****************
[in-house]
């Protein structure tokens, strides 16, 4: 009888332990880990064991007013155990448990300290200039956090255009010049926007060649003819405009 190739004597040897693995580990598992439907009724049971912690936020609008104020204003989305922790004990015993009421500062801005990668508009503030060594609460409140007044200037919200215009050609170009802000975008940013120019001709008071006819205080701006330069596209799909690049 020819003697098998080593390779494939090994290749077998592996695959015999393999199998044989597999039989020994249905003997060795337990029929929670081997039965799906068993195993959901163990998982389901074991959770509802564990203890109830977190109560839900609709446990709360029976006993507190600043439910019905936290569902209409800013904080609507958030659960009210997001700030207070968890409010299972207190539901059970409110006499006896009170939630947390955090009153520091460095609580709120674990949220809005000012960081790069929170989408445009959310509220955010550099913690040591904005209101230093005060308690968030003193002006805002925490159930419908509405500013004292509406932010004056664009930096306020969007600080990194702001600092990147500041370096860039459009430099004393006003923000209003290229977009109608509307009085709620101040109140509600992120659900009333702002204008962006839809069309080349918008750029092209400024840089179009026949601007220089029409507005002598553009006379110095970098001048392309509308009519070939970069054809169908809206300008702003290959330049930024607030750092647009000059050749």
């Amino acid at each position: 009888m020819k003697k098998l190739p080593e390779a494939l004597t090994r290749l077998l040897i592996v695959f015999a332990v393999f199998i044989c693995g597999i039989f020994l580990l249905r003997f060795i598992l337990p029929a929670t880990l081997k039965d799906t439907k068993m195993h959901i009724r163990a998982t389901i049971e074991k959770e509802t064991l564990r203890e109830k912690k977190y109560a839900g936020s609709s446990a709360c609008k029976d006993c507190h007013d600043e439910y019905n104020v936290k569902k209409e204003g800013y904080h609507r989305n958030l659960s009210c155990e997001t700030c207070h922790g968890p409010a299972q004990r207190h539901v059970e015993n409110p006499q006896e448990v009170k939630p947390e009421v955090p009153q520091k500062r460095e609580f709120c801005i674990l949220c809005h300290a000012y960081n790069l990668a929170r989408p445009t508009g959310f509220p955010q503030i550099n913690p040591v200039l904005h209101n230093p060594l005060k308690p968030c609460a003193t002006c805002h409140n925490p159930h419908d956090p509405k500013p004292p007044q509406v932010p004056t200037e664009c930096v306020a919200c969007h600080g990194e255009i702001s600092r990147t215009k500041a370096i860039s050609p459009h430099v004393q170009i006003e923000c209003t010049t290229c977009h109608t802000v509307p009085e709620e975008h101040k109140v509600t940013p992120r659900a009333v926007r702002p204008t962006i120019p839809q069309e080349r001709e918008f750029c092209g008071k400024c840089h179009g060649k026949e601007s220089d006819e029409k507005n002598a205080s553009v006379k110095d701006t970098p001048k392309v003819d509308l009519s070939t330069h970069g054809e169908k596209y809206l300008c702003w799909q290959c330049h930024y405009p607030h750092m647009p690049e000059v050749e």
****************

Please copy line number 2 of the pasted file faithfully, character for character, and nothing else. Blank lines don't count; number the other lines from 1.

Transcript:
């Protein structure tokens, strides 16, 4: 009888332990880990064991007013155990448990300290200039956090255009010049926007060649003819405009 190739004597040897693995580990598992439907009724049971912690936020609008104020204003989305922790004990015993009421500062801005990668508009503030060594609460409140007044200037919200215009050609170009802000975008940013120019001709008071006819205080701006330069596209799909690049 020819003697098998080593390779494939090994290749077998592996695959015999393999199998044989597999039989020994249905003997060795337990029929929670081997039965799906068993195993959901163990998982389901074991959770509802564990203890109830977190109560839900609709446990709360029976006993507190600043439910019905936290569902209409800013904080609507958030659960009210997001700030207070968890409010299972207190539901059970409110006499006896009170939630947390955090009153520091460095609580709120674990949220809005000012960081790069929170989408445009959310509220955010550099913690040591904005209101230093005060308690968030003193002006805002925490159930419908509405500013004292509406932010004056664009930096306020969007600080990194702001600092990147500041370096860039459009430099004393006003923000209003290229977009109608509307009085709620101040109140509600992120659900009333702002204008962006839809069309080349918008750029092209400024840089179009026949601007220089029409507005002598553009006379110095970098001048392309509308009519070939970069054809169908809206300008702003290959330049930024607030750092647009000059050749």